By Tamba Abdulai (YES 2013-2014, Sierra Leone, placed by Ayusa in Greeley, CO)
Two months before traveling to the United States, I got my first email address, but I didn’t know how to use it. Two weeks after my arrival in Colorado, I was introduced to a computer by my host mom. There were many daunting tasks that followed: learning how to use a mouse and type with two hands.
Looking back to those initial times of learning computer skills now brings me laughter. While in the U.S., I saw a clear contrast between the digital world and the analogue world I was coming from in Sierra Leone. My host mom created a Facebook account for me and had to teach me basic things about navigating the web, how to do my monthly YES student survey, and how to navigate my email, inbox, outbox, trash, etc. I was inspired by the digital tools that made everything seemingly possible in the U.S. I was quick to realize how illiterate I was when it came to information communication technology before I left for the U.S., and I knew I wanted to pass on this knowledge to others when I returned to Sierra Leone.
I returned to Sierra Leone with these extremely valuable skills that would, no doubt, serve as a springboard for my personal, intellectual, and professional development. Because of the computer skills I learned while on the YES program, I’m now employed in the Strategic Health Information Unit at Partners in Health, an American NGO operating in Sierra Leone.
This Information Communication Technology grant project was important to me because the use of technology and computer skills has helped make communication easier all over the world. Additionally, nearly all employers look for computer skills for professional positions. Sierra Leone has a population of seven million people with a very low rate of computer literacy. Most university students arrive at their universities without any computer skills and find it challenging to undertake research or write papers. The goal of my grant project was for the project’s beneficiaries to able to apply themselves in university and become competitive in the job market.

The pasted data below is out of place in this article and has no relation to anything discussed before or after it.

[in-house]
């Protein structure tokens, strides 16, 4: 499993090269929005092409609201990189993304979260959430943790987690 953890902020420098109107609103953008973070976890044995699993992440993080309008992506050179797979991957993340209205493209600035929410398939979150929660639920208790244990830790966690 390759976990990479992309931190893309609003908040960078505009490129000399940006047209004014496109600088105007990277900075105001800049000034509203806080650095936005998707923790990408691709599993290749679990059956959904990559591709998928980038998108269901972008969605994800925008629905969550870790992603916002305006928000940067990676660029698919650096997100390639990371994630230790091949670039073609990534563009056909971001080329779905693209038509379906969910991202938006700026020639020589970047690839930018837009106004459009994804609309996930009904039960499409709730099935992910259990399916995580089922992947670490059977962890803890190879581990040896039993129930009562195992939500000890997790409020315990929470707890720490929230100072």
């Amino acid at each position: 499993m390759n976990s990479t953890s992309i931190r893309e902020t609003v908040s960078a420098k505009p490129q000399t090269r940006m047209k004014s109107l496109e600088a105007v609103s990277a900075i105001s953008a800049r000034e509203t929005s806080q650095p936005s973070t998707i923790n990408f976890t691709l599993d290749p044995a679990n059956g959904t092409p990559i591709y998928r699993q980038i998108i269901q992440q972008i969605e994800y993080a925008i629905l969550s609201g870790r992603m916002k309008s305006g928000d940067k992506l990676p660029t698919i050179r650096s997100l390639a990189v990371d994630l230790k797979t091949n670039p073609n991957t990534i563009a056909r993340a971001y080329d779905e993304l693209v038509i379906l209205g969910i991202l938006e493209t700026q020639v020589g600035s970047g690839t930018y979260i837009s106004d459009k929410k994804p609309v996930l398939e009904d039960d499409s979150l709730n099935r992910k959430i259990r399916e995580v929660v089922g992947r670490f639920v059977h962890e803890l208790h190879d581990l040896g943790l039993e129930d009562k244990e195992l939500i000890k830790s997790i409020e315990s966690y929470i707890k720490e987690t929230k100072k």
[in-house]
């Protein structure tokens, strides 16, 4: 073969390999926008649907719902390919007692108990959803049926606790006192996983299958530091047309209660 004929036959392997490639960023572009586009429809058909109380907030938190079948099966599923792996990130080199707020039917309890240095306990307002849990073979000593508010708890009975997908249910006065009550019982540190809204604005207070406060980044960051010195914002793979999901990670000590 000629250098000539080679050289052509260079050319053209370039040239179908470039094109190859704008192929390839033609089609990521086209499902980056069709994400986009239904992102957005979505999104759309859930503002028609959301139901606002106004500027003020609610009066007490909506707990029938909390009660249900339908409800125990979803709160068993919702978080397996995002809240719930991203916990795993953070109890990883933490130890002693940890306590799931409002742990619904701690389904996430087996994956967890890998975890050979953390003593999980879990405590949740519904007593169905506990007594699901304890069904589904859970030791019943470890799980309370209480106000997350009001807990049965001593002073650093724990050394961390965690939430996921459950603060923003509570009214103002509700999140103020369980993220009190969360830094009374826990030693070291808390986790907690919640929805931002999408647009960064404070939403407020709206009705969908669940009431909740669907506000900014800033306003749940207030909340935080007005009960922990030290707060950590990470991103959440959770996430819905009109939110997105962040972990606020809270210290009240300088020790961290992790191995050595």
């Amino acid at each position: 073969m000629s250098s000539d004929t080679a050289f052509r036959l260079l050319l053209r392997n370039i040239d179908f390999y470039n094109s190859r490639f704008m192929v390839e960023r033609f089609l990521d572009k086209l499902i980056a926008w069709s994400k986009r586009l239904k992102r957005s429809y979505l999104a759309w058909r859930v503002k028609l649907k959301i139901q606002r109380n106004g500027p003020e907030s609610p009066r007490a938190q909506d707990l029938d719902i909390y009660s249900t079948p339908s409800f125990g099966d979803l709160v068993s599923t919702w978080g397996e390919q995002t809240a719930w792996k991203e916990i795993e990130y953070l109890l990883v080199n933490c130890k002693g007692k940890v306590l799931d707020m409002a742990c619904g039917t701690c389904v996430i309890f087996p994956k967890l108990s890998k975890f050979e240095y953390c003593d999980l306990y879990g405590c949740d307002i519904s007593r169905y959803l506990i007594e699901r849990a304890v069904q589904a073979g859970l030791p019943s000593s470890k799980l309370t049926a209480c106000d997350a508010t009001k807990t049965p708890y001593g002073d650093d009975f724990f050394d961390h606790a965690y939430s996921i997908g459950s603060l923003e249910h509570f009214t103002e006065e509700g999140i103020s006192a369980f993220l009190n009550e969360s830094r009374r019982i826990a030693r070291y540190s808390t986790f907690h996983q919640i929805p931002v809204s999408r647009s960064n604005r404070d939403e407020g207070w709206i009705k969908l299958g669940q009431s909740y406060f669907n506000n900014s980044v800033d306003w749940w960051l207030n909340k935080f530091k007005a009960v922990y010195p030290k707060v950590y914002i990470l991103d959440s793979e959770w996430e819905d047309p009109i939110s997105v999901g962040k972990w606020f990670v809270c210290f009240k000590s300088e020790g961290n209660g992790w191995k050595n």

The grant project was conducted from July 2021 to February 2022. At the start, a committee of key stakeholders helped make decisions about the project set-up, and application forms for the ICT program were broadcast through local radio for interested participants to apply. In total, 75 young people were recruited, and 60% of the project participants were female. A three-day orientation was held for participants, giving them an overview of the training and background on the YES program. Participants started classes with no prior understanding of computes, and it was thrilling to see the progress and impact the project had on their lives.
Training participants, who were from the Kono District and most from low-income families, were trained in computer programs, including Microsoft Windows, Word, Excel, Publisher, PowerPoint, and basic internet skills to enhance research and communication.
One of the participants shared his story of losing an administrative job due to his lack of computer skills. In February, after the training, he applied for a similar position and was hired because of the skills gained from this project.
In the pre-workshop survey, all students reported never having touched a computer. In the final survey, 100% of the students said they felt confident working on a computer and solving tasks given to them on various programs they were taught.
“I want to say thanks to the sponsors of the KL-YES ICT training for the free computer program offered to me,” said participant Mariama Sajor Bah. “I had never touched a computer prior to this training, but thanks to the YES program, now I am able to do so."
My long-term plan for this project is to continue ICT trainings with a focus on high school students, in hopes of preparing them with ICT knowledge before going to university, so they stand a better chance for employment by having honed their computer skills throughout their studies. I hope to train at least 50 participants each year.
I feel so happy and proud to have impacted the lives of these youths because of the skills I gained from the YES program. I feel honored and respected by the beneficiaries and have gained a lot of new friends. I learned from this project that a little knowledge gained today can lead to a big impact tomorrow.
Thanks to the U.S. Department of State, Bureau of Educational and Cultural Affairs and the YES program. Lastly, thank you to my hero, Dr. Rebecca Kahn at the Government Technical Institute-Dorma.